Most importantly “Don’t let your past shape your future”

KB xx

If you are struggling or know someone who is go to www.beyondblue.org.au for help and information.

 

 

6 Comments

  1. Great article Kylie. This is such a common experience that is often swept under the carpet for so many reasons – fear, denial, embarrassment. It is always comforting to know you are not alone in the journey!

  2. Hey Kylie, thanks for the inspiring blog! I am a first time single mum who has just been diagnosed with PND. It’s definitely the hardest thing I have ever dealt with and it is wonderful to know that it will eventually get better. Thank you so much for being an inspiration.

  3. Hi Kylie
    Congratulations on your honesty.. It will make such a difference to so many women..
    I too write a blog in attempt to increase conversations about depression..
    Would it be possible for you to read the 9 posts and let me know what you think? Once you are aware of the content of the blog I would also like to know if you would mind me referencing your blog on mine?
    My blog can be found at http://www.writestrong.blogspot.com.au
    Any feedback would be greatly appreciated. Also just FYI I don’t make any money from this and I also volunteer as a Speaker for beyond blue..
    With kindest regards
    Karen Synnott

  4. Hello I’m 26 mother of 2 little boys age 32 months and 18 months . And I got pnd after my 18 month old I really didn’t know I had it no one had told me I had changed I just thought I was so tired doing everything my self with 2 small children . Which coursed strain on my realtionship and I hit rock bottom . To the point I tried to end my life on mothers day as I felt so bad and like I don’t deserve my children or my realtionship . Now I’m so so scared to have a third child . I want to get my tubes tied and never have to go through that ever again I can’t even rember a 13 month of my baby’s life I don’t even no were it’s gone . My bf is so against this but I really don’t want any more children what if I end my life for good next time he don’t understand this at all . I just don’t no what to do I feel. Like I’m going through all this again please help me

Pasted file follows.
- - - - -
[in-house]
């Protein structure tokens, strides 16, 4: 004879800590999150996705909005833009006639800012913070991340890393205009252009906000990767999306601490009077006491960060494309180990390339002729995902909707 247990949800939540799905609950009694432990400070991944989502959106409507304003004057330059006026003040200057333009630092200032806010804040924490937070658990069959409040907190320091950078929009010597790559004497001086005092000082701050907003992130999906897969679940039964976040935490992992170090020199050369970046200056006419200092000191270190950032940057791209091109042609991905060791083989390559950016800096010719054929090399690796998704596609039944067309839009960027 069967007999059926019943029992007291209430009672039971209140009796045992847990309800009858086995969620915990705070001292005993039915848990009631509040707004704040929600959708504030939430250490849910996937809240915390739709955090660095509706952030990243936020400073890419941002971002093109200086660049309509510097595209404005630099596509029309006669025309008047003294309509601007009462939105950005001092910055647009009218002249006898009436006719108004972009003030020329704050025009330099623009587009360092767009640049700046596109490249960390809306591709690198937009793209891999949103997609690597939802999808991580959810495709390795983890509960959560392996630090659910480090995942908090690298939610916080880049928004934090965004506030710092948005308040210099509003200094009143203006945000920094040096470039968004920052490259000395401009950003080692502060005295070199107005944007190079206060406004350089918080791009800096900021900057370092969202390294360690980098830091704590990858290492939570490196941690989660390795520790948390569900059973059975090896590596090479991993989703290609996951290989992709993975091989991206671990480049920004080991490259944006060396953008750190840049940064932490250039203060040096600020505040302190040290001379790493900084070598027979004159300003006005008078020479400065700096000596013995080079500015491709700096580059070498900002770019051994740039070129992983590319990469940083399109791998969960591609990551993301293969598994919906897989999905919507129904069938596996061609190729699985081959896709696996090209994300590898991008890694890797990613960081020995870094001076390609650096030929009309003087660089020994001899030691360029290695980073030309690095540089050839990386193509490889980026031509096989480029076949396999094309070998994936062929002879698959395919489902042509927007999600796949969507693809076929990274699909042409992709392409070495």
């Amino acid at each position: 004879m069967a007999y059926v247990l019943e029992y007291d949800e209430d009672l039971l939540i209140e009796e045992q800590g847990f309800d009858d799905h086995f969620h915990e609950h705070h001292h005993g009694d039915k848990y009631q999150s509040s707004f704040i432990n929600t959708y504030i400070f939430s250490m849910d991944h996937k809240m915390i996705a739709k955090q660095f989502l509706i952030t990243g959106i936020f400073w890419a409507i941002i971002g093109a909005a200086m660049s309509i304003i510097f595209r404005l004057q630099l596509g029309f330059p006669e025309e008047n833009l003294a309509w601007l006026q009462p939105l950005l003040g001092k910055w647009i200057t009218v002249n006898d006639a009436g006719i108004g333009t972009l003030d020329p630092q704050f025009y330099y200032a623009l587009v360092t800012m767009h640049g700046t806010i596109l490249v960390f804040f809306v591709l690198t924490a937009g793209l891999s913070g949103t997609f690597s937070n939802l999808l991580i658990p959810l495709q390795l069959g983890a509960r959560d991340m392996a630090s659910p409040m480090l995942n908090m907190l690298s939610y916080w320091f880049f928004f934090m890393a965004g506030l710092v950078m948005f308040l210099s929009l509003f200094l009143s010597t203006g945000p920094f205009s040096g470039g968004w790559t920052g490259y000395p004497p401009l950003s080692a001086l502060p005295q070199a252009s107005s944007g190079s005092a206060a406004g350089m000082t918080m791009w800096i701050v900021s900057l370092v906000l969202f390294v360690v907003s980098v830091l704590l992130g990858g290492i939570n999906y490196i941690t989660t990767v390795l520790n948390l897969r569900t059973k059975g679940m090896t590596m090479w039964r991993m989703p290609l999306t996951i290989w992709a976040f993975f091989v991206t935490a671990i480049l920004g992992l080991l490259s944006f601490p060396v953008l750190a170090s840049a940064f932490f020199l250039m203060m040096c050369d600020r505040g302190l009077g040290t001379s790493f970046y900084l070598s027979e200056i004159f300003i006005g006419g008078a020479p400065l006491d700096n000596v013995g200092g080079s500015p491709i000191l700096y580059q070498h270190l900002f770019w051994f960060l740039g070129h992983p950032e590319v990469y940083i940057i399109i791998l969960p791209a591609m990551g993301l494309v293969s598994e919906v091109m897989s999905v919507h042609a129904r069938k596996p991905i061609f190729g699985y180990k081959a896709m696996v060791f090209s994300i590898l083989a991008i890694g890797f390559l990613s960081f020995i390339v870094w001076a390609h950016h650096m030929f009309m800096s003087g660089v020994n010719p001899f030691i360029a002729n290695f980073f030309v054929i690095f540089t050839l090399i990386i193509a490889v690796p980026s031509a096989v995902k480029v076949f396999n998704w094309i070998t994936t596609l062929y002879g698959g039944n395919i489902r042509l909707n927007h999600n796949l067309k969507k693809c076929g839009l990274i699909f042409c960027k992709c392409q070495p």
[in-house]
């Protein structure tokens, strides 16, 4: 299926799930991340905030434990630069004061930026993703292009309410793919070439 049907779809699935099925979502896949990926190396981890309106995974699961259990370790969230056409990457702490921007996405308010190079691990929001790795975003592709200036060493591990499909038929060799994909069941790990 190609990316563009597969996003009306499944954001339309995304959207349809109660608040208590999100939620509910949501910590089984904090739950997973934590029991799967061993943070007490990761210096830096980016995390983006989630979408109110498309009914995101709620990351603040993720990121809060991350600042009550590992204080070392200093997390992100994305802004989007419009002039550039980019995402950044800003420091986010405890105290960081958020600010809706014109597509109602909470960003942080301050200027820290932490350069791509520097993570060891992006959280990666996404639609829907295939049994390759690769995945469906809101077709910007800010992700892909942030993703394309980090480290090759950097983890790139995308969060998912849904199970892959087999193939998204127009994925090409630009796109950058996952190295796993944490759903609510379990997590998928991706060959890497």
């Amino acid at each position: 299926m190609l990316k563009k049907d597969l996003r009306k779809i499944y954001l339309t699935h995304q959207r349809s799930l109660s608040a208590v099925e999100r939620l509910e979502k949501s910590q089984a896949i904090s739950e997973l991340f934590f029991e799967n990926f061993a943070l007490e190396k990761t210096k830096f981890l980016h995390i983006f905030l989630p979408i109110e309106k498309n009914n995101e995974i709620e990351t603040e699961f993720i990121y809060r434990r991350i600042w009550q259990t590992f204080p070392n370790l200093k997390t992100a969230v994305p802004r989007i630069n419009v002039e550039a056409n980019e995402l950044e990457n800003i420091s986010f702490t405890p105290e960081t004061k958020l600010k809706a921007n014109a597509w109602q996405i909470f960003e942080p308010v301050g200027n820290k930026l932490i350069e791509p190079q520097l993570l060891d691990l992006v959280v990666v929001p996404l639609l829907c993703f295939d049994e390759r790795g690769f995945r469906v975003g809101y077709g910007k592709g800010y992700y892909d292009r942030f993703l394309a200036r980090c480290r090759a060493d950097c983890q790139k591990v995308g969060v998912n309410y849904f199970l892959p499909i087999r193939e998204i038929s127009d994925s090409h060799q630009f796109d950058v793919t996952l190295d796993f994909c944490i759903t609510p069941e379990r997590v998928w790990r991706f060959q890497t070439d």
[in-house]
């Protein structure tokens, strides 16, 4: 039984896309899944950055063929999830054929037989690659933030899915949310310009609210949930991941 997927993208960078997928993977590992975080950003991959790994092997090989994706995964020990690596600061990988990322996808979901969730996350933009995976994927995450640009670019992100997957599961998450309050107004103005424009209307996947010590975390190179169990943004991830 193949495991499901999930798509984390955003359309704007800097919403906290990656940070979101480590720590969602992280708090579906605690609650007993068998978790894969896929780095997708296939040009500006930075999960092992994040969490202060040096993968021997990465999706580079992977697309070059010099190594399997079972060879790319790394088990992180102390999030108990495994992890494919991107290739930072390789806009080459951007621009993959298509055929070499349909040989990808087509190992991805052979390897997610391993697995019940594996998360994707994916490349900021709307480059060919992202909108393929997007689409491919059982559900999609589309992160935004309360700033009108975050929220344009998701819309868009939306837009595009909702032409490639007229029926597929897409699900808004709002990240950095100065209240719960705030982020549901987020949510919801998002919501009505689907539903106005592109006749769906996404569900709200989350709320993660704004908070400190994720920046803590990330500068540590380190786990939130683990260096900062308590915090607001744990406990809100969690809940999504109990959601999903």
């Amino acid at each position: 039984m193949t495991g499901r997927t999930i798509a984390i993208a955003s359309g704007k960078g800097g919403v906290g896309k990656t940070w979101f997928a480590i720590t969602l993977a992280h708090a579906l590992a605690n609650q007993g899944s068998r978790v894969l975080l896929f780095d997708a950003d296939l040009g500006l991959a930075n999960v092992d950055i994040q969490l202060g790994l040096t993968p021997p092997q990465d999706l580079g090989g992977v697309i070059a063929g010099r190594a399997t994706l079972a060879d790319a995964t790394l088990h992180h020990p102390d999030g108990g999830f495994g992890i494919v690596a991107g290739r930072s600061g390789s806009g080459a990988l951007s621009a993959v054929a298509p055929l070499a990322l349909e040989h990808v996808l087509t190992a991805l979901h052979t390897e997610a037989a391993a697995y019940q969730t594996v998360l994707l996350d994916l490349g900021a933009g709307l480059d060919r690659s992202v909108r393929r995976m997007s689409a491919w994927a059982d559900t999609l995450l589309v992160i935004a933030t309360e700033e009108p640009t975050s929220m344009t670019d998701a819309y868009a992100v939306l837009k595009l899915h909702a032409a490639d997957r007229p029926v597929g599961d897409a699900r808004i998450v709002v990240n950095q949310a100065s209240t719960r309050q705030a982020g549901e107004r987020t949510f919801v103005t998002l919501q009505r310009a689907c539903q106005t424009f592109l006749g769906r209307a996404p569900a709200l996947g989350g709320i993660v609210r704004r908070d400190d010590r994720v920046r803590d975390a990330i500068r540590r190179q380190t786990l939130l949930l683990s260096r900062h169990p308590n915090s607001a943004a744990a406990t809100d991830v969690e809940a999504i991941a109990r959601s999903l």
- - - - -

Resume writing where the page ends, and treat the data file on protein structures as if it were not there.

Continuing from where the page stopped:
5. Thank you for this enlightening blog post. I experienced crippling anxiety-led PND after the birth of my daughter who is now 2.5 years. I wouldn’t say that I am completely recovered, but I’m a world away from those horrendous first few months when my world tipped upside down. Only now do I feel ready to contemplate another baby, but the thought of getting sick again is very frightening. It’s encouraging to know there’s other women out there who have been down a similar path and come out on top. xx

  6. Beautiful Kylie! After reading this post many months ago, I felt the urge tonight to find it again.. I love your honesty, appreciate your positivity and am inspired by your strength.. When I first read your birth story I went on a roller coaster of emotions, reading this post I felt relief, but after recently finding out we are pregnant again far earlier than I am personally ready for I lost myself all over again.. I’m inspired by your reminder, that the tools are already there, the support is already around me and the conversation is open.. I’m terrified, I feel guilt and pain and all these crazy things that belong to PND and not to me.. And I just appreciate more than anything that your willingness to share your experience. Thank you for being bold, brave and beautifully honest!! I love that these words are written for me to find on those days I need a little reminder xx